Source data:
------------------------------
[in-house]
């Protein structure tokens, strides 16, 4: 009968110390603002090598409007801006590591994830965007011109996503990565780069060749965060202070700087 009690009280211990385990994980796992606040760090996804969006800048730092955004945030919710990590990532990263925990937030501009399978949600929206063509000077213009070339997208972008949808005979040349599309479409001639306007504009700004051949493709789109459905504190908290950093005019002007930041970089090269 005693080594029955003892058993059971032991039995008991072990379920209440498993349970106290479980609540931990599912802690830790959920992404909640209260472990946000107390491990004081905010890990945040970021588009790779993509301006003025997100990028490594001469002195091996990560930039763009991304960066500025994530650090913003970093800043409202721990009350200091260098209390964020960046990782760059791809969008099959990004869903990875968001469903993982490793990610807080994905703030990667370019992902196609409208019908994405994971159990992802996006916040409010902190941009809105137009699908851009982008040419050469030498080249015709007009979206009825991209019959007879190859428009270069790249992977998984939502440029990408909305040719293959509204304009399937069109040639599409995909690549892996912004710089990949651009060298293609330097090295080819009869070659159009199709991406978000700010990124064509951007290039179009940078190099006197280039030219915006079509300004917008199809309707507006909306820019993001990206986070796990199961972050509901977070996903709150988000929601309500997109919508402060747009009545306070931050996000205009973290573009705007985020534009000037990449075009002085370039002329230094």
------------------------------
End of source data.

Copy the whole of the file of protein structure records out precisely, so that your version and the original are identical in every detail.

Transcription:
[in-house]
């Protein structure tokens, strides 16, 4: 009968110390603002090598409007801006590591994830965007011109996503990565780069060749965060202070700087 009690009280211990385990994980796992606040760090996804969006800048730092955004945030919710990590990532990263925990937030501009399978949600929206063509000077213009070339997208972008949808005979040349599309479409001639306007504009700004051949493709789109459905504190908290950093005019002007930041970089090269 005693080594029955003892058993059971032991039995008991072990379920209440498993349970106290479980609540931990599912802690830790959920992404909640209260472990946000107390491990004081905010890990945040970021588009790779993509301006003025997100990028490594001469002195091996990560930039763009991304960066500025994530650090913003970093800043409202721990009350200091260098209390964020960046990782760059791809969008099959990004869903990875968001469903993982490793990610807080994905703030990667370019992902196609409208019908994405994971159990992802996006916040409010902190941009809105137009699908851009982008040419050469030498080249015709007009979206009825991209019959007879190859428009270069790249992977998984939502440029990408909305040719293959509204304009399937069109040639599409995909690549892996912004710089990949651009060298293609330097090295080819009869070659159009199709991406978000700010990124064509951007290039179009940078190099006197280039030219915006079509300004917008199809309707507006909306820019993001990206986070796990199961972050509901977070996903709150988000929601309500997109919508402060747009009545306070931050996000205009973290573009705007985020534009000037990449075009002085370039002329230094």